Going In Blind

Over the summer, I teach at one of those summer programs for foreign students here in Cambridge; it’s interesting work, the students are motivated and energetic and the people who run it are very friendly. I usually teach just one class in July, but this summer I’m also part of the team teaching a history class in August.

Now, the way this works is that there are, I dunno, four or five of us, and we each come in and teach part of the course based on our particular specialist field. Most of the course is focused on modern history; I think I’m the only medievalist. I don’t think that’s a bad thing — to my eye, it looks like they wanted to use history to explain some modern global patterns, which are much easier to connect with, say, the Cold War than they are with the Viking age. Although I could try.

That being the case, though, I have to ask myself what I can bring to the table here. If we’re going to illuminate trends in history that influence the modern day, how do I do that with the early medieval period? I know that I love diving into the minutiae of the period — and I believe that there is actually a lot to be learned there that’s relevant to the modern day. But in the short space of time I have available, another approach seems best. I have three lessons to teach, and these are the topics I’ve chosen:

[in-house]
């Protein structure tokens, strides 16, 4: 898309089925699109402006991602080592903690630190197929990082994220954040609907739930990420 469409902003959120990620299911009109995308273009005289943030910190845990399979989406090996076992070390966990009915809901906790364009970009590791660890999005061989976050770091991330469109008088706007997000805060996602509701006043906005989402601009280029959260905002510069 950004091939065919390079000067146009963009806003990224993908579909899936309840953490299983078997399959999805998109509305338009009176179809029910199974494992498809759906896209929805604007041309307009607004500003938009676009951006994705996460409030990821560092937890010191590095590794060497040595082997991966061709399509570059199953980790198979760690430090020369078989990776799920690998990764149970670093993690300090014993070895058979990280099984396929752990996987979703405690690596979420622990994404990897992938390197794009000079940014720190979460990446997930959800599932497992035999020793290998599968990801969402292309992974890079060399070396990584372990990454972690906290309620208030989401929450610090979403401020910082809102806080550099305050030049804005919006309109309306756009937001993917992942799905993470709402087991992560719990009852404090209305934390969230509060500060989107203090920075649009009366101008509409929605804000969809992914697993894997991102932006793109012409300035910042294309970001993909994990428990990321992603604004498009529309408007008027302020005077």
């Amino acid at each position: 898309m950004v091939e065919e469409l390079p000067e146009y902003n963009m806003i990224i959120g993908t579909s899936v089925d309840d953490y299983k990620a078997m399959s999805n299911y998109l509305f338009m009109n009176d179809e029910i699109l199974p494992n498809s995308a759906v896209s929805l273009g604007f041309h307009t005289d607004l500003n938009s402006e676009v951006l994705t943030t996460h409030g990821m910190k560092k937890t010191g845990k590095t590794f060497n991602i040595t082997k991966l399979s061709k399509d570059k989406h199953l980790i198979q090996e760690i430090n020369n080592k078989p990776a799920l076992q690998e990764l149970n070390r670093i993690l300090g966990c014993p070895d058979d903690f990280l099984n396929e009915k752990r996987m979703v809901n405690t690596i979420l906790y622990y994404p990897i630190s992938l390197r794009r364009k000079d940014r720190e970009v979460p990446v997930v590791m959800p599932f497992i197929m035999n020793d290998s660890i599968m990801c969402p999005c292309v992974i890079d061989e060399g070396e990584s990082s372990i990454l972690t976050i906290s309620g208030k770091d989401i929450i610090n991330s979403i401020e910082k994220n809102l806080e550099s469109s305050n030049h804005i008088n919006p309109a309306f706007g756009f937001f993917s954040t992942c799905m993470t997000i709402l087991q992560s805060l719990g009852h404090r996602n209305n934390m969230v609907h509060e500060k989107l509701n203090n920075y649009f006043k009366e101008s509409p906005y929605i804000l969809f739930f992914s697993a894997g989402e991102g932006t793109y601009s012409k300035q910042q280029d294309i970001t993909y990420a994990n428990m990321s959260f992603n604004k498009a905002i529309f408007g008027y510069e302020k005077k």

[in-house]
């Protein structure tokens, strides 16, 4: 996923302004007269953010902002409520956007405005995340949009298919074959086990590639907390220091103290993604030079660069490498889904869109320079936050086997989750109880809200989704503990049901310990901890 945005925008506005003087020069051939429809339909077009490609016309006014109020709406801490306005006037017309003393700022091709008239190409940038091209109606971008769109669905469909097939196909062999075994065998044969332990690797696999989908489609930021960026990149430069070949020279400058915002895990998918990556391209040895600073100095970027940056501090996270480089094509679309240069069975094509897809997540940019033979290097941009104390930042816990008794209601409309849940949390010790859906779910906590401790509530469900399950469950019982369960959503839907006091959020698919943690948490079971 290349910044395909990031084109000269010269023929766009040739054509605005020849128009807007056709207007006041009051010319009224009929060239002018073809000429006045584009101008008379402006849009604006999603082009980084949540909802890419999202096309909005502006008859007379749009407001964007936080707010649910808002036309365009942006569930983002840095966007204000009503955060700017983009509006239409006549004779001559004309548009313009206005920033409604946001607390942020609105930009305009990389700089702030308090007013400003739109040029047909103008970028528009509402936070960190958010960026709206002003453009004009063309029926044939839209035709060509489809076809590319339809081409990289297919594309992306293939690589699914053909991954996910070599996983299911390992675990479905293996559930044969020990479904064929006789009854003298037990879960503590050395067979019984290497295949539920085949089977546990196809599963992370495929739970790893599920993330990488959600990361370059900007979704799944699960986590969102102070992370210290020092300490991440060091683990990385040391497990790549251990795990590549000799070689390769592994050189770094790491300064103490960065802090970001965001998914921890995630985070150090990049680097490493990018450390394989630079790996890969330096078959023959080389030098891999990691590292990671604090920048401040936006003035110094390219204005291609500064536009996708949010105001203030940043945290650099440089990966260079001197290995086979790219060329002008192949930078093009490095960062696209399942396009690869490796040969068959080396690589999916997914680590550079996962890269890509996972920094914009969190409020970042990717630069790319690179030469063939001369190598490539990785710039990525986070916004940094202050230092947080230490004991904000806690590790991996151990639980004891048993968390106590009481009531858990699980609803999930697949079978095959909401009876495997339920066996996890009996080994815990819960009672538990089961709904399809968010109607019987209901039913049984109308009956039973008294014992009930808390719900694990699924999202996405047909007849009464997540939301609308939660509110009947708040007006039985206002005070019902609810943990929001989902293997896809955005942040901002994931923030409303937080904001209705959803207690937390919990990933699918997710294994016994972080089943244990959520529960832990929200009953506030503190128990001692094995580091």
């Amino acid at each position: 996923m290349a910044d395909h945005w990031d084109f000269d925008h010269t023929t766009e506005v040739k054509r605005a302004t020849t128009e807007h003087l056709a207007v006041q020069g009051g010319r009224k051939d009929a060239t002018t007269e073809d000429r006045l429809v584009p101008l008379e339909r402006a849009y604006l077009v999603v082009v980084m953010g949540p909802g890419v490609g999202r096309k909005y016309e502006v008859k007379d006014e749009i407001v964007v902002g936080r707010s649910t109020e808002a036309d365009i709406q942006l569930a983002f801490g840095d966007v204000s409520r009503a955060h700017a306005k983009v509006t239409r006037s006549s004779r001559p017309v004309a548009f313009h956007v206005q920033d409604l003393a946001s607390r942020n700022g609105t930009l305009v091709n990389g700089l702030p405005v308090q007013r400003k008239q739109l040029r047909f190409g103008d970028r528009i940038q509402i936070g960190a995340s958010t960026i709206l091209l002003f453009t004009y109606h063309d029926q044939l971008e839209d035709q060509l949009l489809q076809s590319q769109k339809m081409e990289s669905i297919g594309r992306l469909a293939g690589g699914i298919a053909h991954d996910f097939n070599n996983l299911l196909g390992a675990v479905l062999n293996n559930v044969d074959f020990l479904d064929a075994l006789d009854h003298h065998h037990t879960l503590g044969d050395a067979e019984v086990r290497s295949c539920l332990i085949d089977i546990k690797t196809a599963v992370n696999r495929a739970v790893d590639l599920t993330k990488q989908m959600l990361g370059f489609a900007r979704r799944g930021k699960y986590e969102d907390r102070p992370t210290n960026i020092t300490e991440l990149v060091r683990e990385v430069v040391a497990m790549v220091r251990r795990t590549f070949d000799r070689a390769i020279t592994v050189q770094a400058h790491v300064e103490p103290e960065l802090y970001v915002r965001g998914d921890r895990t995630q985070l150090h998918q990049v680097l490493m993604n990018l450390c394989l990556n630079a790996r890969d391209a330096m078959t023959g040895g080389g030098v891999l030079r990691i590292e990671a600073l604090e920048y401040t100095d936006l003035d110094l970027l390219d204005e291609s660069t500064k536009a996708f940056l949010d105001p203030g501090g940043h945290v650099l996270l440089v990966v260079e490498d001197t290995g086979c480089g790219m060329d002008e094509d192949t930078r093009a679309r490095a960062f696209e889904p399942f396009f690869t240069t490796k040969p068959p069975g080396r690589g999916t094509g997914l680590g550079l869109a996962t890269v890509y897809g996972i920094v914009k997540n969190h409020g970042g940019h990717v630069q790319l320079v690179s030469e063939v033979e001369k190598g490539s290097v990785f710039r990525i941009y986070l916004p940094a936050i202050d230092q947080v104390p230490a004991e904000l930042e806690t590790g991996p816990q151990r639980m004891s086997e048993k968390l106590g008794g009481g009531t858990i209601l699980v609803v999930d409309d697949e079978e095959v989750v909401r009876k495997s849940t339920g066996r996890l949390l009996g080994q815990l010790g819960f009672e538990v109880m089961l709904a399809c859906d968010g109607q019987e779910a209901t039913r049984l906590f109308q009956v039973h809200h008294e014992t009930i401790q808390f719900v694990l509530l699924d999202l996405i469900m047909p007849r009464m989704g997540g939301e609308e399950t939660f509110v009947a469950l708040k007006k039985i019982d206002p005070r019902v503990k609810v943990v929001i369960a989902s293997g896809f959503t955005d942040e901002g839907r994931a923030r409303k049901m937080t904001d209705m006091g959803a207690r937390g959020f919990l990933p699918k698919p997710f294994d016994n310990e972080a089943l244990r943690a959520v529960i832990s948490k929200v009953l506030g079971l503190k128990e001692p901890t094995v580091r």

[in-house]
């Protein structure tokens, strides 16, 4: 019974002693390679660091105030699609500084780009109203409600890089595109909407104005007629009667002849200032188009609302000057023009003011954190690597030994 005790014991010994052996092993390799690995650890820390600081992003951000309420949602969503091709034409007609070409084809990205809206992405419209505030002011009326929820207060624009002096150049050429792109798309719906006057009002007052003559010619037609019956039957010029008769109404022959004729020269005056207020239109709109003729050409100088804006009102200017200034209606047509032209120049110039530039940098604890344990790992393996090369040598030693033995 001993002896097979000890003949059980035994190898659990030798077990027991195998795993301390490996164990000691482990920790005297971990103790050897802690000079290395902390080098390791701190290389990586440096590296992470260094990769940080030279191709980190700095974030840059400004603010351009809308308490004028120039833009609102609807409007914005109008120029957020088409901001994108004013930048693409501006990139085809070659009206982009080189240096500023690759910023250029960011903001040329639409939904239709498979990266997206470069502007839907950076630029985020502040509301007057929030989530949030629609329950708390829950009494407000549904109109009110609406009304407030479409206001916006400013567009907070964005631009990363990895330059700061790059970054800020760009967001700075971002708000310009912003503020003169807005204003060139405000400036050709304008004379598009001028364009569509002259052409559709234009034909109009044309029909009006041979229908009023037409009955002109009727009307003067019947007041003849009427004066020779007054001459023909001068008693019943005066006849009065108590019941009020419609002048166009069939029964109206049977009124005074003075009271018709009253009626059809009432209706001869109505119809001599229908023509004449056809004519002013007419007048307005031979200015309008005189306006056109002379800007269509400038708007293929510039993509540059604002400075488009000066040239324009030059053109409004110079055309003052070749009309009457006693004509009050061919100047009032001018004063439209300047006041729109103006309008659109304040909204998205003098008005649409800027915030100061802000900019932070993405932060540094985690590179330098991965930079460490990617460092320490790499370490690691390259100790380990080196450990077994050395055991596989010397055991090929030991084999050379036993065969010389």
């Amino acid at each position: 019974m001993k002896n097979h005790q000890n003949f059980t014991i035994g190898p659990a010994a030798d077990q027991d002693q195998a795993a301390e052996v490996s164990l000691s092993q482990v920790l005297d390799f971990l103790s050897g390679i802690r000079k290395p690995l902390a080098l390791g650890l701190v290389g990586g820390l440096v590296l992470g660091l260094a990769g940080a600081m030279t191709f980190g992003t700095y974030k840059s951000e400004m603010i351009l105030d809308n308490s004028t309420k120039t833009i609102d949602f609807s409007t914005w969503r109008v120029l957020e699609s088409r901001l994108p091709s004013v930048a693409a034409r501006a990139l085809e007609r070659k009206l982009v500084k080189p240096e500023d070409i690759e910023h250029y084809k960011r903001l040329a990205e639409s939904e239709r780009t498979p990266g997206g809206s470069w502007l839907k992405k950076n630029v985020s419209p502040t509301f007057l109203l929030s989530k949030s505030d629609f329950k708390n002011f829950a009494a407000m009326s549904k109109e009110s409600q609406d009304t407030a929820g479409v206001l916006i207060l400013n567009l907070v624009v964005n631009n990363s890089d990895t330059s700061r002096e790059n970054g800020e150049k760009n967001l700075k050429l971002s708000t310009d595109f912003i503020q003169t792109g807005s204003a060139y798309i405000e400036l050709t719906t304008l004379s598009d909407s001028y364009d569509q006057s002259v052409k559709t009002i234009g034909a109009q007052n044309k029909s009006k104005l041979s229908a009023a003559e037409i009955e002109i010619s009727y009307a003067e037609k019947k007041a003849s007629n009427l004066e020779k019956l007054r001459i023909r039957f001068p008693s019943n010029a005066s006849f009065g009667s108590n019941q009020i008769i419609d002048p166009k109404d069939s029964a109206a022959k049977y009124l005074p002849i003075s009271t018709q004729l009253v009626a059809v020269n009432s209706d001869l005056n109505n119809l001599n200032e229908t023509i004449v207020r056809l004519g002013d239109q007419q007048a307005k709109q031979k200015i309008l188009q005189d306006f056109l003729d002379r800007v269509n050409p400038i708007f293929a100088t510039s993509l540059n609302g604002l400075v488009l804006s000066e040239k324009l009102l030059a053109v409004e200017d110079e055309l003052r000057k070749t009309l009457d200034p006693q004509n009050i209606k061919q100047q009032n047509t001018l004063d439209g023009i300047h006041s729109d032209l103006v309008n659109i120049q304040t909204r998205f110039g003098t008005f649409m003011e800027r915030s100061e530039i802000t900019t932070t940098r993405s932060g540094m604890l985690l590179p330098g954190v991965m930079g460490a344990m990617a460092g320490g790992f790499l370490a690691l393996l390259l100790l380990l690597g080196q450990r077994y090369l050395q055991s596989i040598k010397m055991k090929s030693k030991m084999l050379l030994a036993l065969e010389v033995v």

• Methods and sources (with particular emphasis on the integration of archaeological sources).
  • The impact of the Vikings on Europe.
  • History and its role in nationalism, the formation of nations, propaganda, art, etc.

I think you can draw pretty sound examples of all of those topics out of my period (although actually my first example in the sources lesson is from the 1st century AD, so a little out of the range).

Anyway, my first class is in a few hours, so I’m going to go and get ready. That’s just what I’m up to at the moment.

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Going In Blind

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